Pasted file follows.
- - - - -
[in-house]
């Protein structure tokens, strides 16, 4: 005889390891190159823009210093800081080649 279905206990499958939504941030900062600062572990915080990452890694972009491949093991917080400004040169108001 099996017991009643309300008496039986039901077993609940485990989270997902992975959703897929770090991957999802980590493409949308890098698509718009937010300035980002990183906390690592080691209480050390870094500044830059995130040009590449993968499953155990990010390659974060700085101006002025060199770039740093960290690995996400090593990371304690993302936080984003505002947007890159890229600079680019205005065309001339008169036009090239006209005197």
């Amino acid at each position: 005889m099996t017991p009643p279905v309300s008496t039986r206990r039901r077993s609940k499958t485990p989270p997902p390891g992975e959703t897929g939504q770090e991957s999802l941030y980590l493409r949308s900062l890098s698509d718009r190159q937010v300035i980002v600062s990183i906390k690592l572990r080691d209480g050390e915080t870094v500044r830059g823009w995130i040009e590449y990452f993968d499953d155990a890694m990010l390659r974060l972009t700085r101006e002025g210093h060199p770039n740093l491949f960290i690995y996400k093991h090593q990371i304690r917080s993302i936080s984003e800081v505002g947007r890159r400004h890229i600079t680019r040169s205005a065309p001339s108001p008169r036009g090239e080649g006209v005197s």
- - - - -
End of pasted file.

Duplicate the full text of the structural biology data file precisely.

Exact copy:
[in-house]
């Protein structure tokens, strides 16, 4: 005889390891190159823009210093800081080649 279905206990499958939504941030900062600062572990915080990452890694972009491949093991917080400004040169108001 099996017991009643309300008496039986039901077993609940485990989270997902992975959703897929770090991957999802980590493409949308890098698509718009937010300035980002990183906390690592080691209480050390870094500044830059995130040009590449993968499953155990990010390659974060700085101006002025060199770039740093960290690995996400090593990371304690993302936080984003505002947007890159890229600079680019205005065309001339008169036009090239006209005197």
């Amino acid at each position: 005889m099996t017991p009643p279905v309300s008496t039986r206990r039901r077993s609940k499958t485990p989270p997902p390891g992975e959703t897929g939504q770090e991957s999802l941030y980590l493409r949308s900062l890098s698509d718009r190159q937010v300035i980002v600062s990183i906390k690592l572990r080691d209480g050390e915080t870094v500044r830059g823009w995130i040009e590449y990452f993968d499953d155990a890694m990010l390659r974060l972009t700085r101006e002025g210093h060199p770039n740093l491949f960290i690995y996400k093991h090593q990371i304690r917080s993302i936080s984003e800081v505002g947007r890159r400004h890229i600079t680019r040169s205005a065309p001339s108001p008169r036009g090239e080649g006209v005197s």